Women of Impact Statement on Racial Injustice and Solidarity
As women executives that represent all sectors of the healthcare industry, the Women of Impact stand together with our Black community in shock, mourning, and outrage of the killings of George Floyd in Minneapolis, of Breonna Taylor in Louisville, and of Ahmaud Arbery in Georgia. Women of Impact believe Black Lives Matter. These acts of violence against black, indigenous, and people of color (BIPOC) are unspeakable and yet all too common.
Women of Impact are in full solidarity with our Black community and commit to lifting up injustices, rooting out the origins of discrimination and racism, and focusing on healing.
Our Black friends, neighbors and colleagues are stereotyped, profiled, discriminated against, declared “guilty until proven innocent,” injured and killed. They are harassed, subjected to untold humiliations, indignities, injuries, and arrests. They live with the stress and constant fear for the safety of their children, especially their male family members. Over the past few months, these daily and historical injustices have been compounded by the excessive toll of COVID-19’s disproportionate impact on BIPOC communities. Their experiences in our health care systems have left many with profound distrust and a lack of engagement.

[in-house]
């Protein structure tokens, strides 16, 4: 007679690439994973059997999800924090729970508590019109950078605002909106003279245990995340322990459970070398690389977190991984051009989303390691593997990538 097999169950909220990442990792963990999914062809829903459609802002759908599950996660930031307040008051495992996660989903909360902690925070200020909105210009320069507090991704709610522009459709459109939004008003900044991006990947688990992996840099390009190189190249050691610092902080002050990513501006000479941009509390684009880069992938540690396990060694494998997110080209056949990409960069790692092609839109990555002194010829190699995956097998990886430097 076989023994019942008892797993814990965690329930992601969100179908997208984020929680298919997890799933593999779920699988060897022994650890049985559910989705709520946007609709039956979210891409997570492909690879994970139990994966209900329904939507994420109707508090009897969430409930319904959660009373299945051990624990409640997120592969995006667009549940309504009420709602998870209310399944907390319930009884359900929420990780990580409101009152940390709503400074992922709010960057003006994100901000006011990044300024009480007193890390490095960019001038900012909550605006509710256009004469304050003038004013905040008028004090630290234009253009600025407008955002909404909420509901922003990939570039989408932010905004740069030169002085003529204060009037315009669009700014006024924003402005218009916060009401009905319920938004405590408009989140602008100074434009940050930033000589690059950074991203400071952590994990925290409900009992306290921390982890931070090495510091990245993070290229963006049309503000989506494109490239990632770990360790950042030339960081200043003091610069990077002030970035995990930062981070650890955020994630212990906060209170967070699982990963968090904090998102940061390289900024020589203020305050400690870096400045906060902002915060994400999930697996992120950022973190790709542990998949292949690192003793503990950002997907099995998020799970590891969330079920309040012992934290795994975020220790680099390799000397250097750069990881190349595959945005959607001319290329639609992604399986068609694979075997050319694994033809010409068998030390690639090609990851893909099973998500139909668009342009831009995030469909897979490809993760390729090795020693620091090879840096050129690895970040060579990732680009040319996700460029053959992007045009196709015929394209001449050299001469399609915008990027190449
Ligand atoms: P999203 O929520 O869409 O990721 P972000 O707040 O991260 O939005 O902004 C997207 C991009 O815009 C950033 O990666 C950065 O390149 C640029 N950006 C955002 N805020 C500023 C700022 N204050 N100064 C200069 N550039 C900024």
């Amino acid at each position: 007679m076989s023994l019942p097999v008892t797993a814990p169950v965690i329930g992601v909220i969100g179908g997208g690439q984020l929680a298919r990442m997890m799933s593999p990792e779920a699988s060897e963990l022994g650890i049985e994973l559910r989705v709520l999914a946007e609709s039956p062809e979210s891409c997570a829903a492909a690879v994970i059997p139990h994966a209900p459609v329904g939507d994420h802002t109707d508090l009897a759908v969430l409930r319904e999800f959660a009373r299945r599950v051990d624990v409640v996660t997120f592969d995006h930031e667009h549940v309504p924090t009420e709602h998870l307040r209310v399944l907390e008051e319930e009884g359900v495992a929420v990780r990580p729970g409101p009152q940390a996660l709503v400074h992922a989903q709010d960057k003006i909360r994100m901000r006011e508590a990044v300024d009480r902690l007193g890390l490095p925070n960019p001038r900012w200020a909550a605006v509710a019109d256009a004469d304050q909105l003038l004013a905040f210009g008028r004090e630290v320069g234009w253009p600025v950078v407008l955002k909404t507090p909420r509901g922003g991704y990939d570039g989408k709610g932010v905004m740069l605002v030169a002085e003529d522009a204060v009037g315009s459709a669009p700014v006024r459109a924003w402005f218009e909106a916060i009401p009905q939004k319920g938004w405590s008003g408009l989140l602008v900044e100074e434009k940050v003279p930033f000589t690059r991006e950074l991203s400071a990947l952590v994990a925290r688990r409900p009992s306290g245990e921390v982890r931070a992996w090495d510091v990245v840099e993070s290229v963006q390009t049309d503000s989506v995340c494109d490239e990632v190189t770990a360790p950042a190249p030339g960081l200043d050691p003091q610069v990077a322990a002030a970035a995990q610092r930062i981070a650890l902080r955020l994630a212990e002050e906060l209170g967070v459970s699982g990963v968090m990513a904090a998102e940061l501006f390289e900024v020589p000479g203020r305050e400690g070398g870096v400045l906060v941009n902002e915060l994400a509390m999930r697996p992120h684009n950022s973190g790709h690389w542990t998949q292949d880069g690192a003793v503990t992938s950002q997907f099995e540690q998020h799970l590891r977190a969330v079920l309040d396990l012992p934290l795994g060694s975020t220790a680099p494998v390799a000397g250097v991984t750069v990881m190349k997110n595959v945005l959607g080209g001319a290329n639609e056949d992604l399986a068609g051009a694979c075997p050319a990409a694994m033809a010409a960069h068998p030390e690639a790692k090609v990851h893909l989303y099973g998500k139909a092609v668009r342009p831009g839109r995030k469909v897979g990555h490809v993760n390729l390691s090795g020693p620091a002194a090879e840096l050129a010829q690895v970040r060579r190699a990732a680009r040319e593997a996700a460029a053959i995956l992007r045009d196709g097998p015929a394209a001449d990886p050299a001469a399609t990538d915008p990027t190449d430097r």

Enough is enough.
The Women of Impact are committed to fixing what is broken in health care and stand in solidarity against anti-blackness and injustice. We know the words that have contributed to what is broken: institutional, systemic, structural, implicit, discrimination, and racism. The recent events have starkly illuminated the urgency of addressing these. The question is, what are we going to do?
We can listen and learn, with renewed authenticity and intent to our BIPOC colleagues and friends about their experiences and follow their solutions on how to fix what is broken. Is this enough?
We can ensure there is diversity in leadership and support and promote Black women for leadership positions and in decision making roles; as it is our duty to challenge and reform our institutions as well as ourselves. Is this enough?
We can accelerate our efforts to insist that care be provided equally and with an inclusive lens, regardless of gender, race, ethnicity, sexual orientation, or ability to pay, for any human who is in need. Is this enough?
We can elevate the systemic and systematic disparities in every discussion of “fixing what is broken.” Is this enough?
Women of Impact firmly believe that standing for what is right is the only healthy and moral human thing to do. We are committed to “fixing what is broken in health care.” Is this enough? We invite and welcome your thoughts.
“From my point of view, no label, no slogan, no party, no skin color,
and indeed no religion is more important than the human being.”
– James Baldwin